Otter with Google Meet Best mattress for 2021 WWE on Peacock The Little Things, Godzilla vs. Kong on HBO Max Stimulus checks: Mixed-status families Third stimulus check details Apple earnings preview

Customize OS X system preferences (tip)

In OS X Lion Apple has added a new option for customizing the system preferences, allowing you to conveniently show or hide individual preference panes.

The folks at Macworld have reported on a new feature in OS X Lion that is quite useful, especially if you regularly access the system preferences.

Apple's system preferences in OS X are organized into several categories such as Personal for managing the look and feel of your OS X session, Hardware for adjusting input devices and displays, Internet & Wireless for adjusting online services and connectivity, System for user accounts and backup options, and Other for third-party add-ons you may have installed.

System preferences customization
Choosing Customize from the View menu allows you to uncheck unneeded panes. Right-clicking a third-party pane allows you to remove it. Screenshot by Topher Kessler

While this organization of the system preferences can be useful, if you access preferences a lot then you may find it cumbersome to see sections you don't use. For instance, if you have upgraded from MobileMe to iCloud, even though you do not use the MobileMe services anymore the preference pane remains in the system preferences.

Additionally, if you have the OS X developer tools installed you might have activated additional panes such as the Processor hardware pane or the Network Link Conditioner, which can cause the preferences to use up extra screen real estate.

Macworld has discovered that in Lion you can customize the system preferences by choosing "Customize" from the View menu. When you select this option there will be check boxes next to the system preference panes, which you can use to show or hide those panes. And if you have a third-party preference pane installed and no longer need it, then instead of hiding it you can right-click it and choose "Remove Preference Pane" to uninstall it completely. After you have edited the system preferences to your liking, just click the Done button to save the settings.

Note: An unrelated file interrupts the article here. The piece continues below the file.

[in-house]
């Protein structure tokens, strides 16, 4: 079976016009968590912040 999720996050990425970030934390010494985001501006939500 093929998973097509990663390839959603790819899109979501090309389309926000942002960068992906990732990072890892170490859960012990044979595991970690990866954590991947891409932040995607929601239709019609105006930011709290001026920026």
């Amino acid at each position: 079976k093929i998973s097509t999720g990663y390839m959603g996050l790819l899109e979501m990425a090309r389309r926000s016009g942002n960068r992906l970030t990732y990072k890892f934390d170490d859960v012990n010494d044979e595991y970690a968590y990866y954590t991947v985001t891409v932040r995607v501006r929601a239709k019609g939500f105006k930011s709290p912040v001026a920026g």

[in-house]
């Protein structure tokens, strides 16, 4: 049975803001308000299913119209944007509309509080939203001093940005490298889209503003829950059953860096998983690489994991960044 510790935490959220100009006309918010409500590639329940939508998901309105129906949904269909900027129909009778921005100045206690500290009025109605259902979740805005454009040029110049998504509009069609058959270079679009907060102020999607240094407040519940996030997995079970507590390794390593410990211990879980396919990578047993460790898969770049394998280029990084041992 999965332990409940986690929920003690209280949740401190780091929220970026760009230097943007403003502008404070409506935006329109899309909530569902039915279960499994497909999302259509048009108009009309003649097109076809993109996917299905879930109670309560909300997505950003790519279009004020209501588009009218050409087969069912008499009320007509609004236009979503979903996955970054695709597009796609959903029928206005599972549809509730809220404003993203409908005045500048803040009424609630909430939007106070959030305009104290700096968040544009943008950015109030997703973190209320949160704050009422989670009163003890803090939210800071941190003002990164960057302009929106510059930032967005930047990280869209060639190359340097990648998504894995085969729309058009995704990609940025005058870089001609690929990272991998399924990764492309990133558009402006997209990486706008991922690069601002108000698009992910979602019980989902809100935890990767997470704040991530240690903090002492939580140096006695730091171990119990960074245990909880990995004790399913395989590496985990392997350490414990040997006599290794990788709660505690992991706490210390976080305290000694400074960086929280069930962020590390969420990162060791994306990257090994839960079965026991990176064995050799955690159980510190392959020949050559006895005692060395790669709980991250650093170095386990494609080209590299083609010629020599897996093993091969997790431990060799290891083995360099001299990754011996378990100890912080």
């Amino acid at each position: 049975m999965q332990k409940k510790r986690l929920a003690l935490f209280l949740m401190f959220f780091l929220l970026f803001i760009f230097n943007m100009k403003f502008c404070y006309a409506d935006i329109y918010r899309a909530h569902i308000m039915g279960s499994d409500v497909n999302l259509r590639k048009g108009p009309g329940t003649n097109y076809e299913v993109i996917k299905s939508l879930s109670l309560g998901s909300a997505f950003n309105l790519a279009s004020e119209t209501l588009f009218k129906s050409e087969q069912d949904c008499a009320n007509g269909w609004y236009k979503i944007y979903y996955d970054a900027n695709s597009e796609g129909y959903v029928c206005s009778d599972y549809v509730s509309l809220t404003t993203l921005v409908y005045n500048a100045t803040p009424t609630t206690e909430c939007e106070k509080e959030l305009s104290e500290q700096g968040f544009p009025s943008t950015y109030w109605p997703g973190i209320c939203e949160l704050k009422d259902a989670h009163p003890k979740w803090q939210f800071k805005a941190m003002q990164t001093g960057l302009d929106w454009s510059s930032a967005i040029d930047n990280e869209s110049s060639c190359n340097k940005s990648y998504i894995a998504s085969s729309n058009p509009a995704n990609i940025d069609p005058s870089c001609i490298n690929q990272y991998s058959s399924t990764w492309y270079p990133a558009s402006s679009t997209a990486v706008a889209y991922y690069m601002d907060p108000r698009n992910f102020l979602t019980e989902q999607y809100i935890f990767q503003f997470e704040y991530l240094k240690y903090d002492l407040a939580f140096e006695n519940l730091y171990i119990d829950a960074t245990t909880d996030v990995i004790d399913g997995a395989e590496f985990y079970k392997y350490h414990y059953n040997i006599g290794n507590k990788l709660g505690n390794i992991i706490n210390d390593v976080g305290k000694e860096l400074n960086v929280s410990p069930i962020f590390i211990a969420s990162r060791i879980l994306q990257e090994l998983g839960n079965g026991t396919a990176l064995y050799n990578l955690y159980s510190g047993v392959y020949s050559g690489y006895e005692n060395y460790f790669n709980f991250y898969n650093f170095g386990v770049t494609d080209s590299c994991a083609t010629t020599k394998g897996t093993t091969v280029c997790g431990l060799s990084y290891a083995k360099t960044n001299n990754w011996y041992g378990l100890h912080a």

Beyond using the customize option to show or hide individual preference panes, there are some alternative modes for the system preferences that might also be useful.

Organized by category
Organized alphabetically
Disabling too many preference panes results in poor window usage when organized by category (above). Organizing alphabetically helps this (below). Screenshot by Topher Kessler

If you choose to see only a limited number of system preference options, there will now be a large amount of wasted window space with the preferences organized by category. You can choose the option to organize them alphabetically instead, which will keep them in a tighter organization that might be convenient for some purposes.

If you need to access one of the hidden preference panes, you can still get to it quickly either through the View menu (select it from the list of available preference panes), or by searching for it. For example, if you hide the Displays system preferences then you can type "Displays" into the search box and selecting the first result will open the hidden Displays pane.

While these customizations are new and potentially useful, Apple has not yet implemented a way to reorganize the system preferences beyond switching between listing them alphabetically or by category. You can't manage their layouts, a feature that would be exceptionally useful to have.

Do keep in mind that these customizations will only be for your user account, so you cannot use this to prevent another user from accessing a specific preference pane. To invoke these limitations, you will need to ensure that the other user is a managed account (not administrator) and then use the Parental Controls system preferences to adjust whether or not that user can access aspects of the system.

Questions? Comments? Have a fix? Post them below or e-mail us!
Be sure to check us out on Twitter and the CNET Mac forums.